Internet Protocol Version 6 (IPv6) is here for real. The U.S. Office of Management and Budget has set a deadline of Sept. 30 for government agencies to give employees the capability to access the Internet via IPv6. In fact, now is the time for all of us to start thinking about when we should stop using IPv4. Here are the reasons why:
First, we are running out of available IPv4 addresses. According to the American Registry for Internet Numbers (ARIN), there was only one last /8 (Class A) IPv4 address block available as of April 25, of which only one /9 IPv4 address block can be possibly allocated to new requests for IPv4 addresses. One estimate suggests that IPv4 addresses in North America will be fully depleted sometime in late 2014 or early 2015. The IPv4 addresses for Asia-Pacific and Europe have already been depleted, in 2011 and 2012, respectively.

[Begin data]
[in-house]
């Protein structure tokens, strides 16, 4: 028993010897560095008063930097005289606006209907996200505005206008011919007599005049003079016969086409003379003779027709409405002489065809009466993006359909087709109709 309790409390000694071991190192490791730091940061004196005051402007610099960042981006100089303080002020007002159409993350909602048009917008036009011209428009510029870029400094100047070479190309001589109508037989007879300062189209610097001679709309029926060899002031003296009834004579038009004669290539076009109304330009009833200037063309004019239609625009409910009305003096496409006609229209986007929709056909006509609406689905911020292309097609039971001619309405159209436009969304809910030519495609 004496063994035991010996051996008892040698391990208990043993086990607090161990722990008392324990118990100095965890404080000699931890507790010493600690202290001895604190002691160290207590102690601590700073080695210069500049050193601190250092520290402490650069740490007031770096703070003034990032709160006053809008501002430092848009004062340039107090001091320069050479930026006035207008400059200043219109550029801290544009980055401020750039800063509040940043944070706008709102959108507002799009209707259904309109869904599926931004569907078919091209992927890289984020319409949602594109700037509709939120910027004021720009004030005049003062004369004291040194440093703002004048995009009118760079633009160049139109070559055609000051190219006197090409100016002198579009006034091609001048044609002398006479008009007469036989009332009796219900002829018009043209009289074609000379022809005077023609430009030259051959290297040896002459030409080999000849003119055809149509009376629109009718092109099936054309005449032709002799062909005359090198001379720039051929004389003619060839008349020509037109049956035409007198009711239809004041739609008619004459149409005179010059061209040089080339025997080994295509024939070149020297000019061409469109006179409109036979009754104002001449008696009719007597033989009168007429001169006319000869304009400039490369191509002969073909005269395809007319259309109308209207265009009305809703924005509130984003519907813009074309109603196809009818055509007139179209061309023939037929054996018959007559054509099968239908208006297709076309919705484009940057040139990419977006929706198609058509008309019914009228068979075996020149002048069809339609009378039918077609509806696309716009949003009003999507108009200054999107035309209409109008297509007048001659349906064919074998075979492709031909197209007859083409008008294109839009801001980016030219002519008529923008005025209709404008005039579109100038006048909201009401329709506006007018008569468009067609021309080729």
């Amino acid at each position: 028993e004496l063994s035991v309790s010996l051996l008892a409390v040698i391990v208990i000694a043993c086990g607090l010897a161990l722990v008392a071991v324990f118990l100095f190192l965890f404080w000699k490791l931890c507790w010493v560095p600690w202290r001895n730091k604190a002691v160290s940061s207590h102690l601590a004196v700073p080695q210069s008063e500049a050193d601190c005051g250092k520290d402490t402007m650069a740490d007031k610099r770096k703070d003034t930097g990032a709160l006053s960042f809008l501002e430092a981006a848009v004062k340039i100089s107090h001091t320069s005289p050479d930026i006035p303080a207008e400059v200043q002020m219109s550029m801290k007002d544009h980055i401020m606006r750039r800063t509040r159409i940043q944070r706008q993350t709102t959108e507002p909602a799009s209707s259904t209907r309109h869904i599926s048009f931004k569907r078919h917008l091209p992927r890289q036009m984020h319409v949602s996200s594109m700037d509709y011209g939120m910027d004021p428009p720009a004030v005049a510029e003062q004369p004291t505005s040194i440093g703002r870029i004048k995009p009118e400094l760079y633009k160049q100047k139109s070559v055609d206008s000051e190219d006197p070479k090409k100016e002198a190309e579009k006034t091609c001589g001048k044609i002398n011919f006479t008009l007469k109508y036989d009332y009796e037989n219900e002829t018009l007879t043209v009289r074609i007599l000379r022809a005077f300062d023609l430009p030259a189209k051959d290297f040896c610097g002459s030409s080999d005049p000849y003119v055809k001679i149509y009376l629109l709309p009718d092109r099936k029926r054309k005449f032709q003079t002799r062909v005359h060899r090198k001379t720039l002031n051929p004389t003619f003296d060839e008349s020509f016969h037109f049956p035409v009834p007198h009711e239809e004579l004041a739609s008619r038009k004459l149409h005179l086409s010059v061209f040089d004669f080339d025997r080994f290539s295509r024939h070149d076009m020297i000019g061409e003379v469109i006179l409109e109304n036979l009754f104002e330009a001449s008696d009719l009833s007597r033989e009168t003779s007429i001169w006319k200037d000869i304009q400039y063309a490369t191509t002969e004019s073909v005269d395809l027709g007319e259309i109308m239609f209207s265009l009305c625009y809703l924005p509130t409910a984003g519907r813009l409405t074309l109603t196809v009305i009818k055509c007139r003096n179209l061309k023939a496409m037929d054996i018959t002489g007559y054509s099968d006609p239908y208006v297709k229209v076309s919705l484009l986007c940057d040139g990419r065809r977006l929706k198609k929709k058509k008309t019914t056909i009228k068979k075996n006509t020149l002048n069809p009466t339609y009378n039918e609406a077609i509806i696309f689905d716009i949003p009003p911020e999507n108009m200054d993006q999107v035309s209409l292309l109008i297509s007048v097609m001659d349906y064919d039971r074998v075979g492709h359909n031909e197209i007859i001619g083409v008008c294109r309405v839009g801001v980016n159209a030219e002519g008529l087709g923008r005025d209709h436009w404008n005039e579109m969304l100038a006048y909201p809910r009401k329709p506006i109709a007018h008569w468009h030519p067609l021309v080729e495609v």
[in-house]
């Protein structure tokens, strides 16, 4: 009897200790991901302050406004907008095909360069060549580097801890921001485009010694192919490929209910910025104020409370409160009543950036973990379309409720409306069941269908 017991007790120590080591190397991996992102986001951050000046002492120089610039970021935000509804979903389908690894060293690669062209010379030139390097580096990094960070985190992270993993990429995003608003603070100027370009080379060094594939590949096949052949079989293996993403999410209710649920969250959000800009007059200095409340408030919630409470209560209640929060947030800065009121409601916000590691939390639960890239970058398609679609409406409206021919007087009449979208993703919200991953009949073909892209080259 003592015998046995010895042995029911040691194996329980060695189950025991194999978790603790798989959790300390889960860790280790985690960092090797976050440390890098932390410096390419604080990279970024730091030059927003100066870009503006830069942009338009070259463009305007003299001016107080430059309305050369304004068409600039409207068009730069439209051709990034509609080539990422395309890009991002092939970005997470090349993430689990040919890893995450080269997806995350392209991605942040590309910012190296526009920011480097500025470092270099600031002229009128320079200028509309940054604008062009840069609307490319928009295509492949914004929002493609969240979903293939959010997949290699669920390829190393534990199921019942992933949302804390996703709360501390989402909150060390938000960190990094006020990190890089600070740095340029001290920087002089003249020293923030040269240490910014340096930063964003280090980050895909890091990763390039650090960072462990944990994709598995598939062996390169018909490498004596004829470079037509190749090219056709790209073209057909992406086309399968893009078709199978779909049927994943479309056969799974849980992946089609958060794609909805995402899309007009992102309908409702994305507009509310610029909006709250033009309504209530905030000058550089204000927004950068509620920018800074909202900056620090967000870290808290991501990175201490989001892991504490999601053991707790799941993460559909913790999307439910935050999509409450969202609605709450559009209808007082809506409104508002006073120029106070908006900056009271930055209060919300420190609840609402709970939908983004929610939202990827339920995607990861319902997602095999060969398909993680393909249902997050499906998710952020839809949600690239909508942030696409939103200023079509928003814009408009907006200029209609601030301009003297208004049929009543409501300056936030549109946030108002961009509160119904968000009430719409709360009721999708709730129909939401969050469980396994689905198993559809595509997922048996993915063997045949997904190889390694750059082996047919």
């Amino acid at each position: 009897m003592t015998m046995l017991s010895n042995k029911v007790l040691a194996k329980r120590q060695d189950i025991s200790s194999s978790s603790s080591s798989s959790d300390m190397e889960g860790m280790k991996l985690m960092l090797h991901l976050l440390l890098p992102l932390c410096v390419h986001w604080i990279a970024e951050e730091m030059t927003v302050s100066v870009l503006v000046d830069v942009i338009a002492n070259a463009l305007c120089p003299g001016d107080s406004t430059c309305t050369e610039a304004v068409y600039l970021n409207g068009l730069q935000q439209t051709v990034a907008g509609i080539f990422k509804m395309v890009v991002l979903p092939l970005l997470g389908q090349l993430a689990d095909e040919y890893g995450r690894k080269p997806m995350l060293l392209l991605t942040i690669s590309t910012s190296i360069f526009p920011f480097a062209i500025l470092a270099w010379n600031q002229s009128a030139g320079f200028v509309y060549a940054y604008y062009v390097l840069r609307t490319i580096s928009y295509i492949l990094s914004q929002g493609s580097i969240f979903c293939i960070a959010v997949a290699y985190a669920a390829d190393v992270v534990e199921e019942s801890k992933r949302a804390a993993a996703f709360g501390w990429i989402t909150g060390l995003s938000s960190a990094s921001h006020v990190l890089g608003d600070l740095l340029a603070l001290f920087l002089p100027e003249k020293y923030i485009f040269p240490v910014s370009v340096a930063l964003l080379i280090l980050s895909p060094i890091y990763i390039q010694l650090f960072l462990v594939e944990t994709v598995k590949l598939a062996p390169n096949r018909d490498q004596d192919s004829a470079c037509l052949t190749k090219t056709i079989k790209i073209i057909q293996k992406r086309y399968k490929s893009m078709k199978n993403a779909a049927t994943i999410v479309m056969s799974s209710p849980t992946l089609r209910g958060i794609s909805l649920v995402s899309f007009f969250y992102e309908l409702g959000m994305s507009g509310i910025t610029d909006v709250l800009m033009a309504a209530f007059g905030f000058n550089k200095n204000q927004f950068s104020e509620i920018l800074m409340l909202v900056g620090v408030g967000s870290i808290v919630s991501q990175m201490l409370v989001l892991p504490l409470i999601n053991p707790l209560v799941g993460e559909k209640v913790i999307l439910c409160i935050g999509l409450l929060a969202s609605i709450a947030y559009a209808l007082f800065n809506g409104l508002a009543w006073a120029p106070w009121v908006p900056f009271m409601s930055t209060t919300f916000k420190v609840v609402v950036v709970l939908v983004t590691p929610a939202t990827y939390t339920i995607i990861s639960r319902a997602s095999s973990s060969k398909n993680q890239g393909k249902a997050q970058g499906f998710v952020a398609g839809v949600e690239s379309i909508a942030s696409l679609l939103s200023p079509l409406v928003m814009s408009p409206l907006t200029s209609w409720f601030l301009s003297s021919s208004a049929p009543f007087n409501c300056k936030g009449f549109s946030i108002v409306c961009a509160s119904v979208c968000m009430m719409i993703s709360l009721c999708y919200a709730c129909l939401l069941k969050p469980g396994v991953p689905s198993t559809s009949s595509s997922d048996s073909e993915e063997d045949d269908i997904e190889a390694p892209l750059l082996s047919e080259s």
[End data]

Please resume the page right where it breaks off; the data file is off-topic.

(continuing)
[ PathSolutions solves the network monitoring maze -- and nets an InfoWorld Test Center Editor's Choice. | Pick up expert networking how-to advice from InfoWorld's Networking Deep Dive PDF special report and Technology: Networking newsletter. ]
Second, not only has the U.S. government mandated that all federal agencies start the transition to IPv6, but all vendors wishing to do business with the federal government are required by the Federal Acquisition Regulation to be in full compliance with IPv6 for all IT-related products and services.
You're viewing Insider content